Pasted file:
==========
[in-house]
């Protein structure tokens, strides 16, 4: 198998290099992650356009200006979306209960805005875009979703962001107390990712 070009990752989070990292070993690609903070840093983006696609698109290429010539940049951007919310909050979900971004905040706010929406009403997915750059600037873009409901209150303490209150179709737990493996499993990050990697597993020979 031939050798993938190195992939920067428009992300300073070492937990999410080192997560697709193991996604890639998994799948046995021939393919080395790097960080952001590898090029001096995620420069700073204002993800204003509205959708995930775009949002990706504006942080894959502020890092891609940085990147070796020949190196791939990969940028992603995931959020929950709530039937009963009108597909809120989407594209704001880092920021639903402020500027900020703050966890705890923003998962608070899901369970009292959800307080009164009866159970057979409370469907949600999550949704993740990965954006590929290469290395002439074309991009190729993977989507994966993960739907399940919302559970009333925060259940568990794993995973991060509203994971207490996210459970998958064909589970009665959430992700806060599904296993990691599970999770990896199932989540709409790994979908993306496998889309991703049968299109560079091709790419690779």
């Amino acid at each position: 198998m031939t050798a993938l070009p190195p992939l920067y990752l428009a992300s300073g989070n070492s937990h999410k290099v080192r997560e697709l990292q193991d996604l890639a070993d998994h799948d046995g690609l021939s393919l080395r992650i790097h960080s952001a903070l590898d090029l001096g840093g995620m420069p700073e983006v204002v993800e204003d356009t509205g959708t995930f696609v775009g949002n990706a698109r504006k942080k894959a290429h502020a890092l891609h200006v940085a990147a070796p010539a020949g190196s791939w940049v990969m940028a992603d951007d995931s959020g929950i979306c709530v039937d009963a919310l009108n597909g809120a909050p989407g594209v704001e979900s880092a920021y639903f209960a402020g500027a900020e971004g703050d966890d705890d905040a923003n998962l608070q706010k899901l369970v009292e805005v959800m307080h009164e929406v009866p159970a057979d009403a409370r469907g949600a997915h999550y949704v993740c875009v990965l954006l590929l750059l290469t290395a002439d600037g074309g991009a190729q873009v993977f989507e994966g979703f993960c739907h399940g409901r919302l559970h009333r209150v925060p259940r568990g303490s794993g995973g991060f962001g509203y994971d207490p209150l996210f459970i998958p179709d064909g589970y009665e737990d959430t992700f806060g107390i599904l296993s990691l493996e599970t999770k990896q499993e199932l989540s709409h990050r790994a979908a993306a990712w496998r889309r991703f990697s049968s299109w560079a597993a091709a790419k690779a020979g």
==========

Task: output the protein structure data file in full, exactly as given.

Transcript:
[in-house]
């Protein structure tokens, strides 16, 4: 198998290099992650356009200006979306209960805005875009979703962001107390990712 070009990752989070990292070993690609903070840093983006696609698109290429010539940049951007919310909050979900971004905040706010929406009403997915750059600037873009409901209150303490209150179709737990493996499993990050990697597993020979 031939050798993938190195992939920067428009992300300073070492937990999410080192997560697709193991996604890639998994799948046995021939393919080395790097960080952001590898090029001096995620420069700073204002993800204003509205959708995930775009949002990706504006942080894959502020890092891609940085990147070796020949190196791939990969940028992603995931959020929950709530039937009963009108597909809120989407594209704001880092920021639903402020500027900020703050966890705890923003998962608070899901369970009292959800307080009164009866159970057979409370469907949600999550949704993740990965954006590929290469290395002439074309991009190729993977989507994966993960739907399940919302559970009333925060259940568990794993995973991060509203994971207490996210459970998958064909589970009665959430992700806060599904296993990691599970999770990896199932989540709409790994979908993306496998889309991703049968299109560079091709790419690779």
């Amino acid at each position: 198998m031939t050798a993938l070009p190195p992939l920067y990752l428009a992300s300073g989070n070492s937990h999410k290099v080192r997560e697709l990292q193991d996604l890639a070993d998994h799948d046995g690609l021939s393919l080395r992650i790097h960080s952001a903070l590898d090029l001096g840093g995620m420069p700073e983006v204002v993800e204003d356009t509205g959708t995930f696609v775009g949002n990706a698109r504006k942080k894959a290429h502020a890092l891609h200006v940085a990147a070796p010539a020949g190196s791939w940049v990969m940028a992603d951007d995931s959020g929950i979306c709530v039937d009963a919310l009108n597909g809120a909050p989407g594209v704001e979900s880092a920021y639903f209960a402020g500027a900020e971004g703050d966890d705890d905040a923003n998962l608070q706010k899901l369970v009292e805005v959800m307080h009164e929406v009866p159970a057979d009403a409370r469907g949600a997915h999550y949704v993740c875009v990965l954006l590929l750059l290469t290395a002439d600037g074309g991009a190729q873009v993977f989507e994966g979703f993960c739907h399940g409901r919302l559970h009333r209150v925060p259940r568990g303490s794993g995973g991060f962001g509203y994971d207490p209150l996210f459970i998958p179709d064909g589970y009665e737990d959430t992700f806060g107390i599904l296993s990691l493996e599970t999770k990896q499993e199932l989540s709409h990050r790994a979908a993306a990712w496998r889309r991703f990697s049968s299109w560079a597993a091709a790419k690779a020979g």